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Food Chain Policy Manager's Blog 7 December 2016

This Christmas – as with just about every Christmas before -  farmers, crofters and growers are likely to be at home and still be hard at work writes NFU Scotland’s Food Chains Policy Manager John Armour
 
Even I will be milking cows and feeding calves at my parents farm on Christmas day. 
 
While we have the tradition of harvest thanksgiving in our rural communities in Scotland, it doesn’t cut through society in the same way that Thanksgiving does in the United States of America (USA). 
 
However, Christmas Day is one of the few days that we can be sure people will buy, prepare, and eat fresh food.
Our plea to the people of Scotland this festive season is to think a bit more about the tasty, safe and affordable food which will fill our plates, and our tummies, and is produced to the highest standards by dedicated band of hardy farmers. 
 
We know that our farming communities – individuals and families – are valued across the length and breadth of the country.  
In 2016, NFU Scotland has supported and been involved in dozens of consumer-facing events at supermarkets and farmers’ markets where we have been happy to share the fantastic story that Scottish farmers and crofters can tell about the food we produce.  The response from shoppers, and their support, has been tremendous.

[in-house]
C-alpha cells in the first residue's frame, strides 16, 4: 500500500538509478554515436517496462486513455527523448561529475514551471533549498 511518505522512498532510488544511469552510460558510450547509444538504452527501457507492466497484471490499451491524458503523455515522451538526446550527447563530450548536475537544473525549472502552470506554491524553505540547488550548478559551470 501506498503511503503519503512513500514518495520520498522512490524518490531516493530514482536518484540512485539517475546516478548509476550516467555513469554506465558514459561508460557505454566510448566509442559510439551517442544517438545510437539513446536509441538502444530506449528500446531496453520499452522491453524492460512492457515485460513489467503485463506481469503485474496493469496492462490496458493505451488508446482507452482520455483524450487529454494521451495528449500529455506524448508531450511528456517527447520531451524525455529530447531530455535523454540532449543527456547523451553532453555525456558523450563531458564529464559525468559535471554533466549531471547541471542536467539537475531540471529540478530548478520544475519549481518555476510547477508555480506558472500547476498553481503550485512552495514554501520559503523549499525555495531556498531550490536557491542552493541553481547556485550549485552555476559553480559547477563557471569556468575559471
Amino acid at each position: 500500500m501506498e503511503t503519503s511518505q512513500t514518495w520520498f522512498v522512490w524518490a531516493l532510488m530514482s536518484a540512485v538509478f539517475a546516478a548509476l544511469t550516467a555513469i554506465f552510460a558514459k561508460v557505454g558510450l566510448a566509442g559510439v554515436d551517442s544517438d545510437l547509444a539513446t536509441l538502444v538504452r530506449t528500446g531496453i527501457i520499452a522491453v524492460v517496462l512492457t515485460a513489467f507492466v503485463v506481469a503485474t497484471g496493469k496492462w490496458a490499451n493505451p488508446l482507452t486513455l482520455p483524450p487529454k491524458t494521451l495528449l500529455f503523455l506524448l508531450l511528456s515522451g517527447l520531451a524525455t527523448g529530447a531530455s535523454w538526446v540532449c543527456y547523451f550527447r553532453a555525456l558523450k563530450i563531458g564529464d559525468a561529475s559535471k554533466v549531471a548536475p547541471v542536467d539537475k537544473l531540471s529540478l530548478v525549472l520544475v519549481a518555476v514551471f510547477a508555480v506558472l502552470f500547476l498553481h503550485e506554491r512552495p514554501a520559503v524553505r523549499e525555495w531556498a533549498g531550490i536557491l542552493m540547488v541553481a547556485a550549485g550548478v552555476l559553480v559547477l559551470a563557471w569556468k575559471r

But in 2017, we will enter a brave new world. We expect that the United Kingdom will officially declare its intention to leave the European Union, therefore triggering Article 50 of the Treaty of Lisbon in a move which could have profound impacts on our food trade and farm support. 
 
This month, NFU Scotland, along with the other UK farming unions sent a letter to the Prime Minister outlining the importance of food and farming in the upcoming ‘Brexit’ negotiations.
 
The letter was signed by 75 different organisations including major food processors, manufacturers and retailers including Sainsbury’s and Marks and Spencer. The signatories of this letter accounted for more than £92 billion in turnover, and together employ almost a million people. The message was loud and clear, the food and farming sector is vitally important, and its success positively impacts on every village and town across the country.
 
We need the importance of our farming sector to be acknowledged in the upcoming negotiations and this is where NFU Scotland will focus our lobbying efforts.
 
So, this festive season, let’s celebrate what we do and how we do it, be thankful for each other, and buy Scottish!
 
 
 
 

Author: John Armour

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About The Author

John Armour

John is responsible for NFU Scotland’s livestock Policy. Serving the needs of the NFU Scotland Livestock Committee he works to ensure that the objectives of the Union are delivered in order to support beef and sheep farmers in Scotland. After growing up on a dairy farm John studied International Politics at University and went on to join the NFU Scotland Policy Team in 2014. He has previously worked on both food and milk policy within the Union.

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